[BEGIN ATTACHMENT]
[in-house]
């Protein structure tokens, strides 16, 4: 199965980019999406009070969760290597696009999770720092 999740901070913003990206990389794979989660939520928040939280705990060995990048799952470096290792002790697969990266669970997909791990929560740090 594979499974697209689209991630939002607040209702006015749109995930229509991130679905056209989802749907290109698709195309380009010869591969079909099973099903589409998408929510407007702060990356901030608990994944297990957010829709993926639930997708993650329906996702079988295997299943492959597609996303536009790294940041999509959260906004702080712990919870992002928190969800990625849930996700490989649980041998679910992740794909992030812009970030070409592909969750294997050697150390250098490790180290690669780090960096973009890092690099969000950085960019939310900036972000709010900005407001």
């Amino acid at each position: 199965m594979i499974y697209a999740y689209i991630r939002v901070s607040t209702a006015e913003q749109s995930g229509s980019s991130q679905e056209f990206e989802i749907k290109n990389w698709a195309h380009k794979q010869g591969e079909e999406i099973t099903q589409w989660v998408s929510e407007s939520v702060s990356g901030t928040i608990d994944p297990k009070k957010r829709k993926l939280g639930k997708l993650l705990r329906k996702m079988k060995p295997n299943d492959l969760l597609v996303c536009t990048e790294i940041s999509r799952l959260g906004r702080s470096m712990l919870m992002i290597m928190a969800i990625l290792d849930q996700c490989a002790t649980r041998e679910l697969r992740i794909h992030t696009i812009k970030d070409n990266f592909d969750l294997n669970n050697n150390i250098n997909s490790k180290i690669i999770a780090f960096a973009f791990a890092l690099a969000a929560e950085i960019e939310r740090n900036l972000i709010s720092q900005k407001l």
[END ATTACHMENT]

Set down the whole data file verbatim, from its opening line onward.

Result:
[in-house]
């Protein structure tokens, strides 16, 4: 199965980019999406009070969760290597696009999770720092 999740901070913003990206990389794979989660939520928040939280705990060995990048799952470096290792002790697969990266669970997909791990929560740090 594979499974697209689209991630939002607040209702006015749109995930229509991130679905056209989802749907290109698709195309380009010869591969079909099973099903589409998408929510407007702060990356901030608990994944297990957010829709993926639930997708993650329906996702079988295997299943492959597609996303536009790294940041999509959260906004702080712990919870992002928190969800990625849930996700490989649980041998679910992740794909992030812009970030070409592909969750294997050697150390250098490790180290690669780090960096973009890092690099969000950085960019939310900036972000709010900005407001």
């Amino acid at each position: 199965m594979i499974y697209a999740y689209i991630r939002v901070s607040t209702a006015e913003q749109s995930g229509s980019s991130q679905e056209f990206e989802i749907k290109n990389w698709a195309h380009k794979q010869g591969e079909e999406i099973t099903q589409w989660v998408s929510e407007s939520v702060s990356g901030t928040i608990d994944p297990k009070k957010r829709k993926l939280g639930k997708l993650l705990r329906k996702m079988k060995p295997n299943d492959l969760l597609v996303c536009t990048e790294i940041s999509r799952l959260g906004r702080s470096m712990l919870m992002i290597m928190a969800i990625l290792d849930q996700c490989a002790t649980r041998e679910l697969r992740i794909h992030t696009i812009k970030d070409n990266f592909d969750l294997n669970n050697n150390i250098n997909s490790k180290i690669i999770a780090f960096a973009f791990a890092l690099a969000a929560e950085i960019e939310r740090n900036l972000i709010s720092q900005k407001l």